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Solver Takes Too Long

Solvers can take excessive time for various reasons. To diagnose the reason or enable faster solution, use one or more of the following techniques.

Enable Iterative Display

Set the Display option to 'iter'. This setting shows the results of the solver iterations.

To enable iterative display at the MATLAB® command line, enter

options = optimoptions('solvername','Display','iter');

Call the solver using the options structure.

For an example of iterative display, see Interpret Result. For more information, see What to Look for in Iterative Display.

Use Appropriate Tolerances

Solvers can fail to converge if tolerances are too small, especially OptimalityTolerance and StepTolerance.

To change tolerances at the command line, use optimoptions as described in Set and Change Optimization Options.

Use a Plot Function

You can obtain more visual or detailed information about solver iterations using a plot function. The Options section of your solver's function reference pages lists the plot functions.

To use a plot function at the MATLAB command line, enter

options = optimoptions('solvername','PlotFcn',{@plotfcn1,@plotfcn2,...});

Call the solver using the options structure.

For an example of using a plot function, see Use Predefined Plot Functions.

Use 'lbfgs' HessianApproximation Option

For the fmincon and fminunc solvers, if you have a problem with many variables (hundreds or more), then oftentimes you can save time and memory by setting the HessianApproximation option to 'lbfgs'. This causes the fmincon 'interior-point' algorithm and fminunc 'quasi-newton' algorithm to use a low-memory Hessian approximation. See Solve Nonlinear Problem with Many Variables.

Validate Derivatives Using checkGradients

If you supply derivatives (gradients or Jacobians) to your solver, the solver might fail to converge if the derivatives are inaccurate. For information about using the checkGradients function, see Checking Validity of Gradients or Jacobians.

Use Inf Instead of a Large, Arbitrary Bound

If you use a large, arbitrary bound (upper or lower), a solver can take excessive time, or even fail to converge. However, if you set Inf or -Inf as the bound, the solver can take less time, and might converge better.

Why? An interior-point algorithm can set an initial point to the midpoint of finite bounds. Or an interior-point algorithm can try to find a “central path” midway between finite bounds. Therefore, a large, arbitrary bound can resize those components inappropriately. In contrast, infinite bounds are ignored for these purposes.

Minor point: Some solvers use memory for each constraint, primarily via a constraint Hessian. Setting a bound to Inf or -Inf means there is no constraint, so there is less memory in use, because a constraint Hessian has lower dimension.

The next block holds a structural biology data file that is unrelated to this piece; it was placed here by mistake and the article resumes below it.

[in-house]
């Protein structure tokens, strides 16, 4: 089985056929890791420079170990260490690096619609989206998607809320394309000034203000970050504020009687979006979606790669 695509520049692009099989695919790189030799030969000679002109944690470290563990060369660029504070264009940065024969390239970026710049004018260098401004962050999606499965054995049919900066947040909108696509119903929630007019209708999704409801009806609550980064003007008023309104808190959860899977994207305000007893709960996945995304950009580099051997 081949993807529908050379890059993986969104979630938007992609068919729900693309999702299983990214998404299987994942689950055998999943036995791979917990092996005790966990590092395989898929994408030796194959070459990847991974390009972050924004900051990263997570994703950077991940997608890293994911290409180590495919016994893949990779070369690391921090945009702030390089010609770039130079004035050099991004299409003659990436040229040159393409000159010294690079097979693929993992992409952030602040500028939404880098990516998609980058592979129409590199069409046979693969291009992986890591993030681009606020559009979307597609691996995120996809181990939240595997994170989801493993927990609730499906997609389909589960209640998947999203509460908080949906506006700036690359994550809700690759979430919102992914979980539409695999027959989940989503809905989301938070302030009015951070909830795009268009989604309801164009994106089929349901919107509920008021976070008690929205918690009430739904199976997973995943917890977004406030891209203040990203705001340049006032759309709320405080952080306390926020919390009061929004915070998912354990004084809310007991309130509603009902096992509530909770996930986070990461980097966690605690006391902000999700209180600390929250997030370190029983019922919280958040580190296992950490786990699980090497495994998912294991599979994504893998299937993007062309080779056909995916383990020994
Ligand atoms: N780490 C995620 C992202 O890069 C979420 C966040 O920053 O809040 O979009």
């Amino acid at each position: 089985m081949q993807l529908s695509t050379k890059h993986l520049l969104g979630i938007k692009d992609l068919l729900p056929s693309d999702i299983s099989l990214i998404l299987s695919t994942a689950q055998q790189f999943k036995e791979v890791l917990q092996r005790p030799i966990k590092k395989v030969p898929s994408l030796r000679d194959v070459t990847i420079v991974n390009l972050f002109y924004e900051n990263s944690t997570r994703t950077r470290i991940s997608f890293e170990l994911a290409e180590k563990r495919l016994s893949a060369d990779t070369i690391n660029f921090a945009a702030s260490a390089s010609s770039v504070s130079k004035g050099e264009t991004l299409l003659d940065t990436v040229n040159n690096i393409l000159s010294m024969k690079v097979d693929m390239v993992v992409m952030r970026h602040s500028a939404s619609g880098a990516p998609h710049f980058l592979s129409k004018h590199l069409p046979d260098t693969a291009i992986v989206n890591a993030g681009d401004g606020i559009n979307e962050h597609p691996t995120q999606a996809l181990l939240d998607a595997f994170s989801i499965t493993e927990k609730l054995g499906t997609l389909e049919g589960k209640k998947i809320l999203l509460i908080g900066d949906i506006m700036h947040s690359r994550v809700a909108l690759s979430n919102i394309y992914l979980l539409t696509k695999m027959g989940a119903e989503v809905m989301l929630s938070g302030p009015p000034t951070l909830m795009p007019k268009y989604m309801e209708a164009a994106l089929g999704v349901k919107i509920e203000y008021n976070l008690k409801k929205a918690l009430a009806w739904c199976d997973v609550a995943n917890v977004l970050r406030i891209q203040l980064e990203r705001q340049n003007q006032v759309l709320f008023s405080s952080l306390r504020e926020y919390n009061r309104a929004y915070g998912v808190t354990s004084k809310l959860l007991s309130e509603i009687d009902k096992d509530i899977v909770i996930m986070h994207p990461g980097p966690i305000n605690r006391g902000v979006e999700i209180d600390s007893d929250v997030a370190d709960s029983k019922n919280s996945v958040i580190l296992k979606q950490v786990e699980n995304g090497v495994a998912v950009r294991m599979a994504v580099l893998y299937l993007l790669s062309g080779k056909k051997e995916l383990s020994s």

Use an Output Function

You can obtain detailed information about solver iterations using an output function. Solvers call output functions at each iteration. You write output functions using the syntax described in Output Function and Plot Function Syntax.

For an example of using an output function, see Output Functions for Optimization Toolbox.

Try Different Algorithm Options

Many solvers have options that can change the solution time, but not in easily predictable ways. Typically, the Algorithm option has a significant effect on the solution time.

Other options that affect the solution time include:

  • fmincon 'interior-point' algorithm — Try setting the BarrierParamUpdate option to 'predictor-corrector'.

  • 'SubproblemAlgorithm' option of the 'trust-region' or 'trust-region-reflective' algorithm — Try setting 'SubproblemAlgorithm' to 'factorization' instead of the default 'cg'.

  • coneprog — For a large sparse problem, try setting the LinearSolver option to 'prodchol', 'schur', or 'normal'. For a dense problem, try setting the LinearSolver option to 'augmented'.

  • quadprog 'interior-point-convex' algorithm or lsqlin 'interior-point' algorithm — Try setting the LinearSolver option to 'sparse' or 'dense'.

Use a Sparse Solver or a Multiply Function

Large problems can cause MATLAB to run out of memory or time. Here are some suggestions for using less memory:

Use Parallel Computing

If you have a Parallel Computing Toolbox™ license, your solver might run faster using parallel computing. For more information, see Parallel Computing.